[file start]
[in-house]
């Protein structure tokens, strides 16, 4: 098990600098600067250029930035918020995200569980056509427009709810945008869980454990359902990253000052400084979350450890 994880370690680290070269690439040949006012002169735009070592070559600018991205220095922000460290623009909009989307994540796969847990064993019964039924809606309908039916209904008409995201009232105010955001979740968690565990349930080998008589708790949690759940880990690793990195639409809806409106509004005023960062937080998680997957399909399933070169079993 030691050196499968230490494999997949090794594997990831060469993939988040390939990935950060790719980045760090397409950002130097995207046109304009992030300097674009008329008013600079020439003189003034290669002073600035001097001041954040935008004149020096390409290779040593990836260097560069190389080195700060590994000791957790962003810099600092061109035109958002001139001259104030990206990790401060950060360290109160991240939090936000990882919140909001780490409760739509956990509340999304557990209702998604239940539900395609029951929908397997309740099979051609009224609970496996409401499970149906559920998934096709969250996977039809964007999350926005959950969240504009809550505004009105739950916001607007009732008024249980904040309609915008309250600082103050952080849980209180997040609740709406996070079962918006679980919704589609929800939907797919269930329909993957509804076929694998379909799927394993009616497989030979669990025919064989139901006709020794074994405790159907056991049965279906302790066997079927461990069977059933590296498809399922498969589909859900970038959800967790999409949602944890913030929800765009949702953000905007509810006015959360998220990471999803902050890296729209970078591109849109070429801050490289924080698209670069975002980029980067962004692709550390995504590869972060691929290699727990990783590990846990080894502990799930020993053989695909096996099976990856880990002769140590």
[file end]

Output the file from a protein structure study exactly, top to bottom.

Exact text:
[in-house]
């Protein structure tokens, strides 16, 4: 098990600098600067250029930035918020995200569980056509427009709810945008869980454990359902990253000052400084979350450890 994880370690680290070269690439040949006012002169735009070592070559600018991205220095922000460290623009909009989307994540796969847990064993019964039924809606309908039916209904008409995201009232105010955001979740968690565990349930080998008589708790949690759940880990690793990195639409809806409106509004005023960062937080998680997957399909399933070169079993 030691050196499968230490494999997949090794594997990831060469993939988040390939990935950060790719980045760090397409950002130097995207046109304009992030300097674009008329008013600079020439003189003034290669002073600035001097001041954040935008004149020096390409290779040593990836260097560069190389080195700060590994000791957790962003810099600092061109035109958002001139001259104030990206990790401060950060360290109160991240939090936000990882919140909001780490409760739509956990509340999304557990209702998604239940539900395609029951929908397997309740099979051609009224609970496996409401499970149906559920998934096709969250996977039809964007999350926005959950969240504009809550505004009105739950916001607007009732008024249980904040309609915008309250600082103050952080849980209180997040609740709406996070079962918006679980919704589609929800939907797919269930329909993957509804076929694998379909799927394993009616497989030979669990025919064989139901006709020794074994405790159907056991049965279906302790066997079927461990069977059933590296498809399922498969589909859900970038959800967790999409949602944890913030929800765009949702953000905007509810006015959360998220990471999803902050890296729209970078591109849109070429801050490289924080698209670069975002980029980067962004692709550390995504590869972060691929290699727990990783590990846990080894502990799930020993053989695909096996099976990856880990002769140590």